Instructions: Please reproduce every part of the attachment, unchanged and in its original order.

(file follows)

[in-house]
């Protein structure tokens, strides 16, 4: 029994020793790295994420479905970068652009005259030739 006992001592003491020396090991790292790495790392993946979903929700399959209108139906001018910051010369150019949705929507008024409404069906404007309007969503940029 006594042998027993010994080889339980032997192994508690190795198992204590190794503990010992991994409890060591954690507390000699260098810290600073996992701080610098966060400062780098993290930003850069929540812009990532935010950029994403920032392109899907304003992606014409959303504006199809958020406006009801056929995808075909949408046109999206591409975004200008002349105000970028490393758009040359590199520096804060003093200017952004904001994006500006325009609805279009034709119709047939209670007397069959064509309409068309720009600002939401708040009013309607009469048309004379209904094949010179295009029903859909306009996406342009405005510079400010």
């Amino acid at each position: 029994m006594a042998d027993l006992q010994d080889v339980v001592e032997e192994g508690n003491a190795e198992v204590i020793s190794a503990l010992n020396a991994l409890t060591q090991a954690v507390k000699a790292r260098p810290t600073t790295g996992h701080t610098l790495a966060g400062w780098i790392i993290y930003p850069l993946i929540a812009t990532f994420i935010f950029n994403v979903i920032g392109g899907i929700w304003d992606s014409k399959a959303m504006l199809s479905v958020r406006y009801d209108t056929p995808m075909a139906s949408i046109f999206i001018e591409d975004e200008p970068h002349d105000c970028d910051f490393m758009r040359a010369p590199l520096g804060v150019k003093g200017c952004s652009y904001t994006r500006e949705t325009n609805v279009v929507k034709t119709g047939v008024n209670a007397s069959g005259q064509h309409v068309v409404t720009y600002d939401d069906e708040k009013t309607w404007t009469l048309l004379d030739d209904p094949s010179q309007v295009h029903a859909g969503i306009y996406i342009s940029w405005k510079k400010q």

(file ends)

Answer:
[in-house]
């Protein structure tokens, strides 16, 4: 029994020793790295994420479905970068652009005259030739 006992001592003491020396090991790292790495790392993946979903929700399959209108139906001018910051010369150019949705929507008024409404069906404007309007969503940029 006594042998027993010994080889339980032997192994508690190795198992204590190794503990010992991994409890060591954690507390000699260098810290600073996992701080610098966060400062780098993290930003850069929540812009990532935010950029994403920032392109899907304003992606014409959303504006199809958020406006009801056929995808075909949408046109999206591409975004200008002349105000970028490393758009040359590199520096804060003093200017952004904001994006500006325009609805279009034709119709047939209670007397069959064509309409068309720009600002939401708040009013309607009469048309004379209904094949010179295009029903859909306009996406342009405005510079400010």
């Amino acid at each position: 029994m006594a042998d027993l006992q010994d080889v339980v001592e032997e192994g508690n003491a190795e198992v204590i020793s190794a503990l010992n020396a991994l409890t060591q090991a954690v507390k000699a790292r260098p810290t600073t790295g996992h701080t610098l790495a966060g400062w780098i790392i993290y930003p850069l993946i929540a812009t990532f994420i935010f950029n994403v979903i920032g392109g899907i929700w304003d992606s014409k399959a959303m504006l199809s479905v958020r406006y009801d209108t056929p995808m075909a139906s949408i046109f999206i001018e591409d975004e200008p970068h002349d105000c970028d910051f490393m758009r040359a010369p590199l520096g804060v150019k003093g200017c952004s652009y904001t994006r500006e949705t325009n609805v279009v929507k034709t119709g047939v008024n209670a007397s069959g005259q064509h309409v068309v409404t720009y600002d939401d069906e708040k009013t309607w404007t009469l048309l004379d030739d209904p094949s010179q309007v295009h029903a859909g969503i306009y996406i342009s940029w405005k510079k400010q």